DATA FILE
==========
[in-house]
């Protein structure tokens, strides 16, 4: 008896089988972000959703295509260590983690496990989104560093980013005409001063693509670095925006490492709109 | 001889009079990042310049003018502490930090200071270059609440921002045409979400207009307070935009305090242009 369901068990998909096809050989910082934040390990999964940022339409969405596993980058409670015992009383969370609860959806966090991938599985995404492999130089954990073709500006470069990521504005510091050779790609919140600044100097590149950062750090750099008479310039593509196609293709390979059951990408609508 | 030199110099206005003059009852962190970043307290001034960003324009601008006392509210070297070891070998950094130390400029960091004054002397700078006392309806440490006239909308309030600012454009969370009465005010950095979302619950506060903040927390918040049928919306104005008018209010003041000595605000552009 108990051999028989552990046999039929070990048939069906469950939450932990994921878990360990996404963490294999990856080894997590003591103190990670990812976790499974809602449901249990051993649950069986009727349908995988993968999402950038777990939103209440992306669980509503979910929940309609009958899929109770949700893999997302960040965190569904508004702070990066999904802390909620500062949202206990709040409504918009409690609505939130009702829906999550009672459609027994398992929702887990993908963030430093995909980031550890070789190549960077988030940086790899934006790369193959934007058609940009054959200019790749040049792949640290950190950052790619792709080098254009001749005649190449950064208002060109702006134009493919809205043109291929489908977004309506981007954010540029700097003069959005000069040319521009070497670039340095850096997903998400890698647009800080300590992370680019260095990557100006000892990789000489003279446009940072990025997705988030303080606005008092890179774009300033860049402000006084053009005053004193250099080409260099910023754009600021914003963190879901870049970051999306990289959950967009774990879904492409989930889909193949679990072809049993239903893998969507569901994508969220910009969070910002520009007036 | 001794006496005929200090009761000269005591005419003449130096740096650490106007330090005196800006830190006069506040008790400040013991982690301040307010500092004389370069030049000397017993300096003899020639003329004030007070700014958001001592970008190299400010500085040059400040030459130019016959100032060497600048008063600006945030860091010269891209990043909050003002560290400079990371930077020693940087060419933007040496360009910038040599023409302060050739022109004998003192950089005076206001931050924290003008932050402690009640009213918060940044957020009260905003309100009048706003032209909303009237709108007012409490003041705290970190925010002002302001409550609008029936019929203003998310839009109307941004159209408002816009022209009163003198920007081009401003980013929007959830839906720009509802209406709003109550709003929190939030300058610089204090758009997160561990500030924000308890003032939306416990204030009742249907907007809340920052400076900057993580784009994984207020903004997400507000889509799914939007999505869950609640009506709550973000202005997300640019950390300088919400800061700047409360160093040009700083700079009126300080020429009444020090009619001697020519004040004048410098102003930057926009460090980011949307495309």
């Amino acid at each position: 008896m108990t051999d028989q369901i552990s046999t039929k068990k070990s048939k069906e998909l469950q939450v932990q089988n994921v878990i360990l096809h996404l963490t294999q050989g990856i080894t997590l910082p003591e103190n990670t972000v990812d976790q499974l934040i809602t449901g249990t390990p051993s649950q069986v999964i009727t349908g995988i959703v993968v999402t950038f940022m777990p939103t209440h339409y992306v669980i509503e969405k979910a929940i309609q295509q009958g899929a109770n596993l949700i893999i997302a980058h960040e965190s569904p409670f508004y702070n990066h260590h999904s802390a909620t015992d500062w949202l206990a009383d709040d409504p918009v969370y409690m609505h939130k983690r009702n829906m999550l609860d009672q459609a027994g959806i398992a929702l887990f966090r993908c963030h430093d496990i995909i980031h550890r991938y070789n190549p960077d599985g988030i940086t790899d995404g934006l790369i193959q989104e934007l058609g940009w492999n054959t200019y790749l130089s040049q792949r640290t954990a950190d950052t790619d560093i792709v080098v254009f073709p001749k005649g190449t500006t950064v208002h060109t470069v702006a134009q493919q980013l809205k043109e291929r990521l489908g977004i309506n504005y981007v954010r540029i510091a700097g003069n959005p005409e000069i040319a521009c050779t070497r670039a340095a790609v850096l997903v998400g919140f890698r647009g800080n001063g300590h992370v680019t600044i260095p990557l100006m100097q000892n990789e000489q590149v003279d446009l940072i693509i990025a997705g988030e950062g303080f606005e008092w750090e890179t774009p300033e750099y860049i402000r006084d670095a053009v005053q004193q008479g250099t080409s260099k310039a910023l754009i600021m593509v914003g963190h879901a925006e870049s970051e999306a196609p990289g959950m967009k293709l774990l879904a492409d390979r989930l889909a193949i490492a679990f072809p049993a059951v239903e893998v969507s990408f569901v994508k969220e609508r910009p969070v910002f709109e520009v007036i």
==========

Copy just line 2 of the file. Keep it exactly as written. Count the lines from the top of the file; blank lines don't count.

């Protein structure tokens, strides 16, 4: 008896089988972000959703295509260590983690496990989104560093980013005409001063693509670095925006490492709109 | 001889009079990042310049003018502490930090200071270059609440921002045409979400207009307070935009305090242009 369901068990998909096809050989910082934040390990999964940022339409969405596993980058409670015992009383969370609860959806966090991938599985995404492999130089954990073709500006470069990521504005510091050779790609919140600044100097590149950062750090750099008479310039593509196609293709390979059951990408609508 | 030199110099206005003059009852962190970043307290001034960003324009601008006392509210070297070891070998950094130390400029960091004054002397700078006392309806440490006239909308309030600012454009969370009465005010950095979302619950506060903040927390918040049928919306104005008018209010003041000595605000552009 108990051999028989552990046999039929070990048939069906469950939450932990994921878990360990996404963490294999990856080894997590003591103190990670990812976790499974809602449901249990051993649950069986009727349908995988993968999402950038777990939103209440992306669980509503979910929940309609009958899929109770949700893999997302960040965190569904508004702070990066999904802390909620500062949202206990709040409504918009409690609505939130009702829906999550009672459609027994398992929702887990993908963030430093995909980031550890070789190549960077988030940086790899934006790369193959934007058609940009054959200019790749040049792949640290950190950052790619792709080098254009001749005649190449950064208002060109702006134009493919809205043109291929489908977004309506981007954010540029700097003069959005000069040319521009070497670039340095850096997903998400890698647009800080300590992370680019260095990557100006000892990789000489003279446009940072990025997705988030303080606005008092890179774009300033860049402000006084053009005053004193250099080409260099910023754009600021914003963190879901870049970051999306990289959950967009774990879904492409989930889909193949679990072809049993239903893998969507569901994508969220910009969070910002520009007036 | 001794006496005929200090009761000269005591005419003449130096740096650490106007330090005196800006830190006069506040008790400040013991982690301040307010500092004389370069030049000397017993300096003899020639003329004030007070700014958001001592970008190299400010500085040059400040030459130019016959100032060497600048008063600006945030860091010269891209990043909050003002560290400079990371930077020693940087060419933007040496360009910038040599023409302060050739022109004998003192950089005076206001931050924290003008932050402690009640009213918060940044957020009260905003309100009048706003032209909303009237709108007012409490003041705290970190925010002002302001409550609008029936019929203003998310839009109307941004159209408002816009022209009163003198920007081009401003980013929007959830839906720009509802209406709003109550709003929190939030300058610089204090758009997160561990500030924000308890003032939306416990204030009742249907907007809340920052400076900057993580784009994984207020903004997400507000889509799914939007999505869950609640009506709550973000202005997300640019950390300088919400800061700047409360160093040009700083700079009126300080020429009444020090009619001697020519004040004048410098102003930057926009460090980011949307495309």